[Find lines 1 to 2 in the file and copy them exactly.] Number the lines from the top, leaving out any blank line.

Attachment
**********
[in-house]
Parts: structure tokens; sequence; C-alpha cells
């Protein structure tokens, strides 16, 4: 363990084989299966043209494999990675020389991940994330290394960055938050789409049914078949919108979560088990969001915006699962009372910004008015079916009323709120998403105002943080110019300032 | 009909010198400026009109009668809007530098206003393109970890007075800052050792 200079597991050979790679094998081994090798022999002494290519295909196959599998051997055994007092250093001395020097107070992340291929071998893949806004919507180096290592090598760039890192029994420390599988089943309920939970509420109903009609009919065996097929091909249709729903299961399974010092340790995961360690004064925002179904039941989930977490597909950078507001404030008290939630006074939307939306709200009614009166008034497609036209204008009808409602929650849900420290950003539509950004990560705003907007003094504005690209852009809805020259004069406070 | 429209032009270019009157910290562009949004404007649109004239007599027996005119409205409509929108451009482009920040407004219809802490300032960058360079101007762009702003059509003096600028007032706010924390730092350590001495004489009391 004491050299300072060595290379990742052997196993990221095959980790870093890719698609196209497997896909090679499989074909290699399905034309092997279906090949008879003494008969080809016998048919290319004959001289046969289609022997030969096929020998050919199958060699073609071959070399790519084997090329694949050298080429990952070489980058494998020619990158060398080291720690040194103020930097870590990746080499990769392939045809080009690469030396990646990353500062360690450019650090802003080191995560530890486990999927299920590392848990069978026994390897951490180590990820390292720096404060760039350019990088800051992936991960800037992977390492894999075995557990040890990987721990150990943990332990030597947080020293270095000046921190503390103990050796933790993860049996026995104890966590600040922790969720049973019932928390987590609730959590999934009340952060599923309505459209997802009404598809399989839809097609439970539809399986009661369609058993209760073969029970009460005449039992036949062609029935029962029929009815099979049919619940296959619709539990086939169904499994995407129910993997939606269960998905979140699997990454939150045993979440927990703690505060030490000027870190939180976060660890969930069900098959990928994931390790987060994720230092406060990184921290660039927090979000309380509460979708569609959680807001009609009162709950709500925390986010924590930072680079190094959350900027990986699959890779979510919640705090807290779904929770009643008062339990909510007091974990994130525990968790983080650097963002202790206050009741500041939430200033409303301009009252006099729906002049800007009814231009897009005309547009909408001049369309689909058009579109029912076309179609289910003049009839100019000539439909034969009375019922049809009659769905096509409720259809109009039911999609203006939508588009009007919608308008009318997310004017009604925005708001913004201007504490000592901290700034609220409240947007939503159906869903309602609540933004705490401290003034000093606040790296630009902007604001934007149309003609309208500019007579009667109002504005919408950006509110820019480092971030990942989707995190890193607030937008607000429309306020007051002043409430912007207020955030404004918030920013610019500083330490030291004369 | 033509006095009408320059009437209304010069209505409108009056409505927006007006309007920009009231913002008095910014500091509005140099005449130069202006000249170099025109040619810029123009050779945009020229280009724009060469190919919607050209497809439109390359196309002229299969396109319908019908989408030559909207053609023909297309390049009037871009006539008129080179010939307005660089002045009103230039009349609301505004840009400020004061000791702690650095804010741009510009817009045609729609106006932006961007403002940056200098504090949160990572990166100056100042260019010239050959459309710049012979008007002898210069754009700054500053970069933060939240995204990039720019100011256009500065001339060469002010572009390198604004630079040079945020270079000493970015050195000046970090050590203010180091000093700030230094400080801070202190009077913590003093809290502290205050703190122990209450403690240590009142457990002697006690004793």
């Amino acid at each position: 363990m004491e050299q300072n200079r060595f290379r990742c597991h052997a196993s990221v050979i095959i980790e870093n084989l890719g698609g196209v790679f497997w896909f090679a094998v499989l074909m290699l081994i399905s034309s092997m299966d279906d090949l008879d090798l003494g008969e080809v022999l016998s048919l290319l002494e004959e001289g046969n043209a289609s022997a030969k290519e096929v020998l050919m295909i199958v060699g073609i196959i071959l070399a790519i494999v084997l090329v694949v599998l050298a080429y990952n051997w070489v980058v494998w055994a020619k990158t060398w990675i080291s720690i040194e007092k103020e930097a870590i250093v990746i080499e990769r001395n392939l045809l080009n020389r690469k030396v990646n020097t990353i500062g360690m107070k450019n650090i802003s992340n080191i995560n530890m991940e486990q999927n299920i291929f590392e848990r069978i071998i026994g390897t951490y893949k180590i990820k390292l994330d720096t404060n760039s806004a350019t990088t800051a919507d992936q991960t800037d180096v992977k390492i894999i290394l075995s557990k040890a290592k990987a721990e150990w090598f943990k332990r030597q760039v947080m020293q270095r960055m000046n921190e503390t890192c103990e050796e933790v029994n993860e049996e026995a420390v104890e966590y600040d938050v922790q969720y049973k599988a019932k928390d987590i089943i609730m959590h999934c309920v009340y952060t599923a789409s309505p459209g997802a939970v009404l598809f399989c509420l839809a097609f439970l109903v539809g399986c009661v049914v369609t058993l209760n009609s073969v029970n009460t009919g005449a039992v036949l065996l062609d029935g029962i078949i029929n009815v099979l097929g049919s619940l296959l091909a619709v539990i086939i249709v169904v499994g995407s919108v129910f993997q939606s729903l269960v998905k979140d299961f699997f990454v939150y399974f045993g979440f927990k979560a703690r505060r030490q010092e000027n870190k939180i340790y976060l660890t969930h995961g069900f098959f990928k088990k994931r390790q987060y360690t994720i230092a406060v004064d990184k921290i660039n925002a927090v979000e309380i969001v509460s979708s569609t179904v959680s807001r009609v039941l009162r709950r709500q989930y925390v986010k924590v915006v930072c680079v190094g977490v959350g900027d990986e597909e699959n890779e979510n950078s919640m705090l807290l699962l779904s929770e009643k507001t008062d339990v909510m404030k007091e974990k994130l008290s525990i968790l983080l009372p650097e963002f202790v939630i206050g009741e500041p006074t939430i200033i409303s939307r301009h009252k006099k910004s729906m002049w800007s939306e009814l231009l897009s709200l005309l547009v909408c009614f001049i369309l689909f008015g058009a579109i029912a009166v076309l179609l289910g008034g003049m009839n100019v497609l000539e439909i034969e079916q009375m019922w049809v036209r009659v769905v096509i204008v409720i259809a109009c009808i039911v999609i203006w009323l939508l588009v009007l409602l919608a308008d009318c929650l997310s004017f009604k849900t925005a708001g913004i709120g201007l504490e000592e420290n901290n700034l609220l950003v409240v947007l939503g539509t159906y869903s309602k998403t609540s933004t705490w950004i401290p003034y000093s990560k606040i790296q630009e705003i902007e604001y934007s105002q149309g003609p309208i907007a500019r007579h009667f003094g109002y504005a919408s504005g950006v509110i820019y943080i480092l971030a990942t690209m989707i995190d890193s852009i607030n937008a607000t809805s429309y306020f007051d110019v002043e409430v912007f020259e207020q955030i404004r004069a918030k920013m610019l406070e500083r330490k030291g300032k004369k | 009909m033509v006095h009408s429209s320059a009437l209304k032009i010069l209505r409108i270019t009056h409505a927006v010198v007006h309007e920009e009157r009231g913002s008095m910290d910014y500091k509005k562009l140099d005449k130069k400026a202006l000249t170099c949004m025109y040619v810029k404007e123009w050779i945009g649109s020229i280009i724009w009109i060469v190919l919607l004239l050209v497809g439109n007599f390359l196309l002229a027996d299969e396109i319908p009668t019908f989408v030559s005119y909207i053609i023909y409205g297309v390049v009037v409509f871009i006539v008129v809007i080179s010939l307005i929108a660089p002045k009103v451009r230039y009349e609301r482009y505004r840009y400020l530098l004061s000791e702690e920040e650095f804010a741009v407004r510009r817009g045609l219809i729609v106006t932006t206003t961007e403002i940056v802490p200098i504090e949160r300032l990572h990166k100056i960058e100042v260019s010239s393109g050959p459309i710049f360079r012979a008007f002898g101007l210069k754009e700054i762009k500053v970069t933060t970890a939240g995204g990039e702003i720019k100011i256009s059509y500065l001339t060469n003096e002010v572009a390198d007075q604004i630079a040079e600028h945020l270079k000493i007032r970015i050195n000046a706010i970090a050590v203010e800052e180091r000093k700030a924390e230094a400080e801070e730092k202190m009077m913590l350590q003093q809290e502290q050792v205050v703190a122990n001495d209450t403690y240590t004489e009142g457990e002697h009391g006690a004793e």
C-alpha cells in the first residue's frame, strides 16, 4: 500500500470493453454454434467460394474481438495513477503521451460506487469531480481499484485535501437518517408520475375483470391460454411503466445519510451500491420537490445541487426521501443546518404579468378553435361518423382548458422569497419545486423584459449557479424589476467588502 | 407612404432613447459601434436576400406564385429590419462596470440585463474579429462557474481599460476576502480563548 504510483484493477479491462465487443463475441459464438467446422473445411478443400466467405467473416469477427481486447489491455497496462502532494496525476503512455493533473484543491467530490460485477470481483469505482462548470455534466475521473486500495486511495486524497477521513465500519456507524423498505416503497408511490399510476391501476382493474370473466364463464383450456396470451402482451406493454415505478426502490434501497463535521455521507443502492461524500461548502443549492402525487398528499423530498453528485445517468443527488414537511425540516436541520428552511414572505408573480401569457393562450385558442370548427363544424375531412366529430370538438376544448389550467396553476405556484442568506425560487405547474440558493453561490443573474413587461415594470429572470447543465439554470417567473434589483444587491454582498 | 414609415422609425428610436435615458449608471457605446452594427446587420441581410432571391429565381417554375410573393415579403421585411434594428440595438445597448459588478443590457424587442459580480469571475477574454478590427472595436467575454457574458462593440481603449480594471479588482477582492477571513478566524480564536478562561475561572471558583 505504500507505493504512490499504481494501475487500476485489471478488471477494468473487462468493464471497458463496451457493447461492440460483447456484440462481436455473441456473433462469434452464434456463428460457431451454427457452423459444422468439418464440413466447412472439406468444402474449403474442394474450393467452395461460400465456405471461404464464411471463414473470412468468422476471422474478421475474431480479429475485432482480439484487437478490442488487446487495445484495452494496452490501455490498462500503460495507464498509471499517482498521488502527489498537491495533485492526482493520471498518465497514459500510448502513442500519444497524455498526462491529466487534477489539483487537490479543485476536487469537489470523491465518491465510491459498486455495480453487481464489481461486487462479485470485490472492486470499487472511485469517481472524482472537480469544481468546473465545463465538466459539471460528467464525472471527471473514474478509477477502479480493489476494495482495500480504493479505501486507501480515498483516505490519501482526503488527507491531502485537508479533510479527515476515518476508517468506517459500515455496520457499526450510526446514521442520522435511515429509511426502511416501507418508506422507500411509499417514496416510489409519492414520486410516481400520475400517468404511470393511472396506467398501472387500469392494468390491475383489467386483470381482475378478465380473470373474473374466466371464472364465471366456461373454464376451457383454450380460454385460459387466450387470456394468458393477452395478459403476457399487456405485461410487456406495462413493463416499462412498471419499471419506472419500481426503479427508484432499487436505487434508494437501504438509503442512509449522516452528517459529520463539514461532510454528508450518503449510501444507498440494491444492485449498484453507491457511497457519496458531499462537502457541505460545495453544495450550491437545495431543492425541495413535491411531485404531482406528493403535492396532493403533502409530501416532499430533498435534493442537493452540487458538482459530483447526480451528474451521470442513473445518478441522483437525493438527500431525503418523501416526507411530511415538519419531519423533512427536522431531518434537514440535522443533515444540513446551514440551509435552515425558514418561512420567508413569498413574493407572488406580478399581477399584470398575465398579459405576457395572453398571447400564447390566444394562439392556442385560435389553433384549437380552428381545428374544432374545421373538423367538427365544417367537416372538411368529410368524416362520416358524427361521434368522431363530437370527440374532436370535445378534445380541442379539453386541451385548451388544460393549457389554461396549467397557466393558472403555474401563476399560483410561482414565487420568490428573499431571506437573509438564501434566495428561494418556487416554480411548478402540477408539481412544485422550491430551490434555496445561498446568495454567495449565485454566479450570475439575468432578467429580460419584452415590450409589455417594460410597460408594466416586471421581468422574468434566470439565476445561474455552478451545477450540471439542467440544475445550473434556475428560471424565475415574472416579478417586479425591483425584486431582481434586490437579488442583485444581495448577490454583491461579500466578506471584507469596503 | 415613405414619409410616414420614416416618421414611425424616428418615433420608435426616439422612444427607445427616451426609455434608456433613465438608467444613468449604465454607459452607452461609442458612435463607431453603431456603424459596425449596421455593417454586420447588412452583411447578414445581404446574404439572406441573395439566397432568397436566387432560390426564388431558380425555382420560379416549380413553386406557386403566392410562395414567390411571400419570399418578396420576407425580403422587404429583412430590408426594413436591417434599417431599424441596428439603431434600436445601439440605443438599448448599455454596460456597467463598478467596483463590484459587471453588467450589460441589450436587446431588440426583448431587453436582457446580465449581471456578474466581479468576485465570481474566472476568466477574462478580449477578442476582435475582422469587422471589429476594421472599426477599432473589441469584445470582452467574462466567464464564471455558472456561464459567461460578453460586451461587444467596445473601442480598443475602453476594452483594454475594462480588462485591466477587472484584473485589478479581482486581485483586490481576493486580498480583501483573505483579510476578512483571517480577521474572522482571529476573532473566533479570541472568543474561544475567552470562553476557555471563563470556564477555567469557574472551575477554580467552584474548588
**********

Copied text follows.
[in-house]
Parts: structure tokens; sequence; C-alpha cells